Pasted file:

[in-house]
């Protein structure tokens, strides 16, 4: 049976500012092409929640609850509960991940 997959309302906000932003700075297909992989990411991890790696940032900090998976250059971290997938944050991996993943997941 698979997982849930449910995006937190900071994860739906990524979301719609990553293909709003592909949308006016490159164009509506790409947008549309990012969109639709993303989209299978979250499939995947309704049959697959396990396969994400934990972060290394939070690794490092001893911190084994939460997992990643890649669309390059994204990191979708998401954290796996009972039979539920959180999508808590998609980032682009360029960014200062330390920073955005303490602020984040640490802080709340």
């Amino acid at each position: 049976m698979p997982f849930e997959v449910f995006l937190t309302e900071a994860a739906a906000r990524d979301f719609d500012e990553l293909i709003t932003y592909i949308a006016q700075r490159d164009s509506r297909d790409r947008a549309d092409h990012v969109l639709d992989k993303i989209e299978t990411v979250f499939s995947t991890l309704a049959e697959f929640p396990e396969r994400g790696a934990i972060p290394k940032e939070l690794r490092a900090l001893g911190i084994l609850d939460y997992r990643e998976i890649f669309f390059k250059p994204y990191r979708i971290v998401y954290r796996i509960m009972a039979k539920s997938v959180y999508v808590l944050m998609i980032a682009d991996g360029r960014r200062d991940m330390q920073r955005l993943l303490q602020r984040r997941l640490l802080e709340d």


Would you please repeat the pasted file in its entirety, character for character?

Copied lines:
[in-house]
């Protein structure tokens, strides 16, 4: 049976500012092409929640609850509960991940 997959309302906000932003700075297909992989990411991890790696940032900090998976250059971290997938944050991996993943997941 698979997982849930449910995006937190900071994860739906990524979301719609990553293909709003592909949308006016490159164009509506790409947008549309990012969109639709993303989209299978979250499939995947309704049959697959396990396969994400934990972060290394939070690794490092001893911190084994939460997992990643890649669309390059994204990191979708998401954290796996009972039979539920959180999508808590998609980032682009360029960014200062330390920073955005303490602020984040640490802080709340």
């Amino acid at each position: 049976m698979p997982f849930e997959v449910f995006l937190t309302e900071a994860a739906a906000r990524d979301f719609d500012e990553l293909i709003t932003y592909i949308a006016q700075r490159d164009s509506r297909d790409r947008a549309d092409h990012v969109l639709d992989k993303i989209e299978t990411v979250f499939s995947t991890l309704a049959e697959f929640p396990e396969r994400g790696a934990i972060p290394k940032e939070l690794r490092a900090l001893g911190i084994l609850d939460y997992r990643e998976i890649f669309f390059k250059p994204y990191r979708i971290v998401y954290r796996i509960m009972a039979k539920s997938v959180y999508v808590l944050m998609i980032a682009d991996g360029r960014r200062d991940m330390q920073r955005l993943l303490q602020r984040r997941l640490l802080e709340d």